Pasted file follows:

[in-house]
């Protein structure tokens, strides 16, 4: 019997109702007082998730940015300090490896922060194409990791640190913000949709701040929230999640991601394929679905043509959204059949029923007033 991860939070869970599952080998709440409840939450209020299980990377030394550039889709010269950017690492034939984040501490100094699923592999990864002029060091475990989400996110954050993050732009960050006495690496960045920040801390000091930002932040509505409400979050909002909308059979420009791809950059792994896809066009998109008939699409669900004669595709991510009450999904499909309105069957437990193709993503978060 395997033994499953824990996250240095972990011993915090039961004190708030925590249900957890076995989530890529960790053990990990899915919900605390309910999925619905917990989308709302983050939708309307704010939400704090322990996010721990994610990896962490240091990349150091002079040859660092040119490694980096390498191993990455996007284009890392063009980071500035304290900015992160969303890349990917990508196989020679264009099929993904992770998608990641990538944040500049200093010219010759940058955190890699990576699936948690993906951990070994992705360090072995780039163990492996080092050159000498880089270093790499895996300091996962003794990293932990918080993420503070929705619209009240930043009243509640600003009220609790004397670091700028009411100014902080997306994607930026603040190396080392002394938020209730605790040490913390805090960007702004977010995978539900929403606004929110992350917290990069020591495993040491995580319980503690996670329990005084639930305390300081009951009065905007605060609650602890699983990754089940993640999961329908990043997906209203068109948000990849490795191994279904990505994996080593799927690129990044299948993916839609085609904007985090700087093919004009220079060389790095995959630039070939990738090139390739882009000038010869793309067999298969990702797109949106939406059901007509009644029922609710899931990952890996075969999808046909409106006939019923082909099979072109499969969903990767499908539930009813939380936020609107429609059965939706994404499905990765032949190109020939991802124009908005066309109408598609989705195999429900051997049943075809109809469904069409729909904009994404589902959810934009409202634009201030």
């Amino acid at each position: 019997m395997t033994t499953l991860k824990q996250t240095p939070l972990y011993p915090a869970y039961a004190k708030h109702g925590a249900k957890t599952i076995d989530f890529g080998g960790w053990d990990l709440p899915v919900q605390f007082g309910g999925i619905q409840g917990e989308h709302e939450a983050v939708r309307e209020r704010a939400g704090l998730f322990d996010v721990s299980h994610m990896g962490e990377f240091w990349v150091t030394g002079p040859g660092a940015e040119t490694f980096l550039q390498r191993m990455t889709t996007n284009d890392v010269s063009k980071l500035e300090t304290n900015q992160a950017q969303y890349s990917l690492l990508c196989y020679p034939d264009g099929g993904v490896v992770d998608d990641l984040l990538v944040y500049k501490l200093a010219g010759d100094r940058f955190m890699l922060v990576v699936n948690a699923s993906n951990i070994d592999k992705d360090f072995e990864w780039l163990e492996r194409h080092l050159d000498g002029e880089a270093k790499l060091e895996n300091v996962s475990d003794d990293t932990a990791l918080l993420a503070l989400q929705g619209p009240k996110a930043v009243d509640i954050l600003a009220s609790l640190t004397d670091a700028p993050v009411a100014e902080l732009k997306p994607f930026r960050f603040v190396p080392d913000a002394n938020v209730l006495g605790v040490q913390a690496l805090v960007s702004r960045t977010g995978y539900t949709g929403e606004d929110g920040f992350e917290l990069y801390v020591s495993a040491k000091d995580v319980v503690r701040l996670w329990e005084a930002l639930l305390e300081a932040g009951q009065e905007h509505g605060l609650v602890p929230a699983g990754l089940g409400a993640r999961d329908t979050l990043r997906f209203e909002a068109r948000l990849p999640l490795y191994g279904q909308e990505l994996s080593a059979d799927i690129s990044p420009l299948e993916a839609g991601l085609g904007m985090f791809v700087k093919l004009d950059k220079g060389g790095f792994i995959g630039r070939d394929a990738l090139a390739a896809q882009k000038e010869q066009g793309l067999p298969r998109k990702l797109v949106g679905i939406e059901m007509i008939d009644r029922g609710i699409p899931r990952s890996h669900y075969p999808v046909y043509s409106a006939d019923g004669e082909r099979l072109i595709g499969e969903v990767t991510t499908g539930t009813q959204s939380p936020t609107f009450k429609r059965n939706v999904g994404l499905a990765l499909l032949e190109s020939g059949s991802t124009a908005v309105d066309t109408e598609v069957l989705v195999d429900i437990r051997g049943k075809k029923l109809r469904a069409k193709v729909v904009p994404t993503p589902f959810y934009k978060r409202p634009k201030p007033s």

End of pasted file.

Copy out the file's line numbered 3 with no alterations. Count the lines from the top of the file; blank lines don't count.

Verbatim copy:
């Amino acid at each position: 019997m395997t033994t499953l991860k824990q996250t240095p939070l972990y011993p915090a869970y039961a004190k708030h109702g925590a249900k957890t599952i076995d989530f890529g080998g960790w053990d990990l709440p899915v919900q605390f007082g309910g999925i619905q409840g917990e989308h709302e939450a983050v939708r309307e209020r704010a939400g704090l998730f322990d996010v721990s299980h994610m990896g962490e990377f240091w990349v150091t030394g002079p040859g660092a940015e040119t490694f980096l550039q390498r191993m990455t889709t996007n284009d890392v010269s063009k980071l500035e300090t304290n900015q992160a950017q969303y890349s990917l690492l990508c196989y020679p034939d264009g099929g993904v490896v992770d998608d990641l984040l990538v944040y500049k501490l200093a010219g010759d100094r940058f955190m890699l922060v990576v699936n948690a699923s993906n951990i070994d592999k992705d360090f072995e990864w780039l163990e492996r194409h080092l050159d000498g002029e880089a270093k790499l060091e895996n300091v996962s475990d003794d990293t932990a990791l918080l993420a503070l989400q929705g619209p009240k996110a930043v009243d509640i954050l600003a009220s609790l640190t004397d670091a700028p993050v009411a100014e902080l732009k997306p994607f930026r960050f603040v190396p080392d913000a002394n938020v209730l006495g605790v040490q913390a690496l805090v960007s702004r960045t977010g995978y539900t949709g929403e606004d929110g920040f992350e917290l990069y801390v020591s495993a040491k000091d995580v319980v503690r701040l996670w329990e005084a930002l639930l305390e300081a932040g009951q009065e905007h509505g605060l609650v602890p929230a699983g990754l089940g409400a993640r999961d329908t979050l990043r997906f209203e909002a068109r948000l990849p999640l490795y191994g279904q909308e990505l994996s080593a059979d799927i690129s990044p420009l299948e993916a839609g991601l085609g904007m985090f791809v700087k093919l004009d950059k220079g060389g790095f792994i995959g630039r070939d394929a990738l090139a390739a896809q882009k000038e010869q066009g793309l067999p298969r998109k990702l797109v949106g679905i939406e059901m007509i008939d009644r029922g609710i699409p899931r990952s890996h669900y075969p999808v046909y043509s409106a006939d019923g004669e082909r099979l072109i595709g499969e969903v990767t991510t499908g539930t009813q959204s939380p936020t609107f009450k429609r059965n939706v999904g994404l499905a990765l499909l032949e190109s020939g059949s991802t124009a908005v309105d066309t109408e598609v069957l989705v195999d429900i437990r051997g049943k075809k029923l109809r469904a069409k193709v729909v904009p994404t993503p589902f959810y934009k978060r409202p634009k201030p007033s």